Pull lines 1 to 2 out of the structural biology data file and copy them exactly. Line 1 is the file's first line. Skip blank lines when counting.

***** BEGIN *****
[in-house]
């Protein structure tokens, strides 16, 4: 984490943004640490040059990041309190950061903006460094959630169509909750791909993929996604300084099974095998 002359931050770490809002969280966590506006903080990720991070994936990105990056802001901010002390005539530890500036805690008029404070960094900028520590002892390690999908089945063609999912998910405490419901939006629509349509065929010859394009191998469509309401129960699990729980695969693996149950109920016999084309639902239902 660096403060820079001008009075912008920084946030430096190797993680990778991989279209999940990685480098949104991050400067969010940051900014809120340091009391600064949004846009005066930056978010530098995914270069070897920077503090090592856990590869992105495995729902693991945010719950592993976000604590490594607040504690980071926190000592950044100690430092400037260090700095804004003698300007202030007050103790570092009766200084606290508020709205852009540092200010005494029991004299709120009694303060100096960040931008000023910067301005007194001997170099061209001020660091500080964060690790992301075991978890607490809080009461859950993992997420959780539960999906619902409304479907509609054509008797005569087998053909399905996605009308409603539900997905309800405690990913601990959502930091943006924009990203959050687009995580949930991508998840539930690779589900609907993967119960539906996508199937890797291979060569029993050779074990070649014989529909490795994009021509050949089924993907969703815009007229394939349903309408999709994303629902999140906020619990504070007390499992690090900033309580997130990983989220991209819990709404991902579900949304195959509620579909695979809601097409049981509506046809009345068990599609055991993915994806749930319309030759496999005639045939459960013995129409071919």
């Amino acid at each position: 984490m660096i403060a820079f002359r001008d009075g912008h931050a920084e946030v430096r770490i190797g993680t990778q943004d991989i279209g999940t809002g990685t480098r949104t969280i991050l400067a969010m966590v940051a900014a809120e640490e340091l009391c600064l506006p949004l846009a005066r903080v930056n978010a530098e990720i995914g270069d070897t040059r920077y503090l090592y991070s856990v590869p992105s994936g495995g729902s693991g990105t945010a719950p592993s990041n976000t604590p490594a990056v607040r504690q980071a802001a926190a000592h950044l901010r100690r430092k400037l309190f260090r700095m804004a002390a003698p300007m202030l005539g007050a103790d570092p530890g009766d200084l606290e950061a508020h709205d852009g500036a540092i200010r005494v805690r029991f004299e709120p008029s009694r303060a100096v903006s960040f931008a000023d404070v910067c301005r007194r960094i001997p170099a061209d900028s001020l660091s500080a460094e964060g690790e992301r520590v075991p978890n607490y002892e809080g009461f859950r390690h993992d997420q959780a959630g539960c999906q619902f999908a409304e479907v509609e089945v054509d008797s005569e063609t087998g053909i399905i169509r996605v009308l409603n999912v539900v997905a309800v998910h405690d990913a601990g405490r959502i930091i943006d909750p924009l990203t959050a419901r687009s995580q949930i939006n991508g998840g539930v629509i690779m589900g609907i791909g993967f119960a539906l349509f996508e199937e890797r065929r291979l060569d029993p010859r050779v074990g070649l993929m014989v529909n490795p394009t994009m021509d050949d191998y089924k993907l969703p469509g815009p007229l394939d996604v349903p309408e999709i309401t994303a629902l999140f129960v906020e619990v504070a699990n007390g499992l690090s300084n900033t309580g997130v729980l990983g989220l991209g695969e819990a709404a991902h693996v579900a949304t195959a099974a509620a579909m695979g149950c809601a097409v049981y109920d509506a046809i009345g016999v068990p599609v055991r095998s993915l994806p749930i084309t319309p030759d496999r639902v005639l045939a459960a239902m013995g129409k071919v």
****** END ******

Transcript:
[in-house]
């Protein structure tokens, strides 16, 4: 984490943004640490040059990041309190950061903006460094959630169509909750791909993929996604300084099974095998 002359931050770490809002969280966590506006903080990720991070994936990105990056802001901010002390005539530890500036805690008029404070960094900028520590002892390690999908089945063609999912998910405490419901939006629509349509065929010859394009191998469509309401129960699990729980695969693996149950109920016999084309639902239902 660096403060820079001008009075912008920084946030430096190797993680990778991989279209999940990685480098949104991050400067969010940051900014809120340091009391600064949004846009005066930056978010530098995914270069070897920077503090090592856990590869992105495995729902693991945010719950592993976000604590490594607040504690980071926190000592950044100690430092400037260090700095804004003698300007202030007050103790570092009766200084606290508020709205852009540092200010005494029991004299709120009694303060100096960040931008000023910067301005007194001997170099061209001020660091500080964060690790992301075991978890607490809080009461859950993992997420959780539960999906619902409304479907509609054509008797005569087998053909399905996605009308409603539900997905309800405690990913601990959502930091943006924009990203959050687009995580949930991508998840539930690779589900609907993967119960539906996508199937890797291979060569029993050779074990070649014989529909490795994009021509050949089924993907969703815009007229394939349903309408999709994303629902999140906020619990504070007390499992690090900033309580997130990983989220991209819990709404991902579900949304195959509620579909695979809601097409049981509506046809009345068990599609055991993915994806749930319309030759496999005639045939459960013995129409071919």